- All RI Board meetings shall be conducted virtually (and not in-person) for the remainder of calendar year 2020
- All RI committee meetings shall be conducted virtually (and not in-person) for the remainder of calendar year 2020
- 2020 Rotary Institute conveners are authorized to decide whether to conduct their institutes and governor-elect and governor-nominee training in-person or virtually
- Rl shall not fund the expenses of any president’s representative to a district conference for the 2020–21 Rotary year. If a district requests a president’s representative, the president may appoint one from the same region of the world in which the district is located, at no cost to RI.
- Governors are strongly encouraged to use virtual meetings for club visits that occur during calendar year 2020.
- Regional leaders are strongly encouraged to use virtual meetings for training seminars and other events during calendar year 2020Yes, the RI Board.
Q: Is the Rotary International secretariat taking precautions?
A: Yes. All Rotary committees and events scheduled to take place at Rotary International headquarters in Evanston, Illinois, USA, have been canceled through 31 May. If feasible, committees may choose to hold virtual meetings.
All RI staff travel, both international and domestic, has also been canceled through 31 May. RI staff at Evanston headquarters and all of Rotary’s global offices are practicing social distancing by working from home until least 31 May.
Q: Are Rotary Youth Exchanges still taking place?
A: After carefully considering the results of a risk assessment we conducted in response to the COVID-19 pandemic, the Board of Directors of Rotary International decided to allow some districts to continue Rotary Youth Exchanges with strict safety guidelines and program modifications during the 2020-21 Rotary year. These changes include suspending all short-term exchanges until 1 October 2020 and long-term exchanges until January 2021. The Board will regularly reassess the situation and make changes accordingly to ensure the safety and well-being of our participants.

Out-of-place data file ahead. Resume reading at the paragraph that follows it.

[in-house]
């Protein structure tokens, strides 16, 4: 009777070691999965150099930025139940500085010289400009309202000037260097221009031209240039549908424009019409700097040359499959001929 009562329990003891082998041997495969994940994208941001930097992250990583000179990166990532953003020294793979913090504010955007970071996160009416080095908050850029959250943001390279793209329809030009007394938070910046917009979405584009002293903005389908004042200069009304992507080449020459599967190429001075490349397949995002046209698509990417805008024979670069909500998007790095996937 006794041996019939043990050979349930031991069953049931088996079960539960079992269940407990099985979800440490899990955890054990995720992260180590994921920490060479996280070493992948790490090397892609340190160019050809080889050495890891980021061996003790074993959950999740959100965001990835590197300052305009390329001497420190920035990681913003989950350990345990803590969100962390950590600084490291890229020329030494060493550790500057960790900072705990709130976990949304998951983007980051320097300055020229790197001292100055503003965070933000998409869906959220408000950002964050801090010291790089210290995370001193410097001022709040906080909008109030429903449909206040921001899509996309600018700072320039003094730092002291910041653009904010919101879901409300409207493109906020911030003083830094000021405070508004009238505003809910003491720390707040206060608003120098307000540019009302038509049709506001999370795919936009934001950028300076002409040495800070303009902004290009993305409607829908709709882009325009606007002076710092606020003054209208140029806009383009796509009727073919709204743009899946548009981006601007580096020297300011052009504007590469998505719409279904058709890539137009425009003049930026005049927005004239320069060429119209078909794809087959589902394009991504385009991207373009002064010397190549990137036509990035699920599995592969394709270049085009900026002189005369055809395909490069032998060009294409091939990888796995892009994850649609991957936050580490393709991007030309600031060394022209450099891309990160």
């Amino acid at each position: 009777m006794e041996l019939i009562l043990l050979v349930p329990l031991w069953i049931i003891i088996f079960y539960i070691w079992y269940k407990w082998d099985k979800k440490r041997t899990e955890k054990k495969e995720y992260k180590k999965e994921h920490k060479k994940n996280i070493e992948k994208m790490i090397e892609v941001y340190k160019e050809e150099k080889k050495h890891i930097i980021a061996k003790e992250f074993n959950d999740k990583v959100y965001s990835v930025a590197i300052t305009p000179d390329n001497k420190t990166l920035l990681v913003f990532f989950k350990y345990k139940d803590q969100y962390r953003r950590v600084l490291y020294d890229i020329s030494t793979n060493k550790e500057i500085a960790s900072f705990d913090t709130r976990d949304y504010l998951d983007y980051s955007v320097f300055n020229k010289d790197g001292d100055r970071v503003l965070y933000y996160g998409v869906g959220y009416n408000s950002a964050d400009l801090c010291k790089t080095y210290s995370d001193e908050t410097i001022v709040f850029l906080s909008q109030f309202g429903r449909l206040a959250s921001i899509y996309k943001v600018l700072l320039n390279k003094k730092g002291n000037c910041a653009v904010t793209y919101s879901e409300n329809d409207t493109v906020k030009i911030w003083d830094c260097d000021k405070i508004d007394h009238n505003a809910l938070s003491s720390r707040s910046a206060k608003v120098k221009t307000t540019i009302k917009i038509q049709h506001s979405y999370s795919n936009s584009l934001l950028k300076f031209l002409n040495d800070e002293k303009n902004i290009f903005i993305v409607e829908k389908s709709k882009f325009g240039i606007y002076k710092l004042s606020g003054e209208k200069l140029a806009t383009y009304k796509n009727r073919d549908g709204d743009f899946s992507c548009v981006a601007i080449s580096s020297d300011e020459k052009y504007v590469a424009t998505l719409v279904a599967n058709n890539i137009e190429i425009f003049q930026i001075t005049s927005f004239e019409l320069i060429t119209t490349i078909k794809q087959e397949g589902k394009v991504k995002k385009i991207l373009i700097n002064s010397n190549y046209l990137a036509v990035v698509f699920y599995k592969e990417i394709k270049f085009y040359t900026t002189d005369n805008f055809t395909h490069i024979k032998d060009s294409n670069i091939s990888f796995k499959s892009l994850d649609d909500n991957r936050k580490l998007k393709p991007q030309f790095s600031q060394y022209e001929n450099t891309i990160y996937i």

Q: How were these decisions made?
A: The Board reviewed a comprehensive risk assessment prepared by Rotary International staff experts, which outlined new safety requirements for districts conducting Rotary Youth Exchanges, including how to ensure the safety and well-being of our students during travel, while on exchange, and in the event of any changes. Other factors that were carefully considered were the ease and availability of international travel (taking into account border security and travel restrictions), access to medical care and insurance coverage, school delays and closures, and the potential financial impact on participants’ families and Rotary volunteers. If districts use the safety guidelines and a comprehensive crisis management plan, the Board is confident that they can assess the situation and make the right decisions to ensure a safe and enriching experience for young people through Rotary Youth Exchange.
Q: When can students go on exchange again?
A: If a district can confirm that it has assessed the risks according to the safety guidelines, students can start long-term exchanges beginning 1 January 2021 and can participate in short-term exchanges beginning 1 October 2020.
Q: What is the difference between long-term and short-term exchanges?
A: Long-term exchanges typically last an entire academic year and require the student to be enrolled in school. For school calendars that typically begin in July or August, students would be allowed to do a modified or shortened long-term exchange starting 1 January 2021, if the hosting district, the country’s visa program, and the school allow for a shorter enrollment period.
Short-term exchanges last from several days to three months and usually occur during school breaks. Because the length is much shorter, it is easier to determine whether there may be any travel restrictions or other impacts related to COVID-19. For that reason, districts can invite students to participate in short-term exchanges beginning 1 October 2020 as long as they have followed all of Rotary’s safety guidelines.
Q: Do students who are currently on exchange have to go home?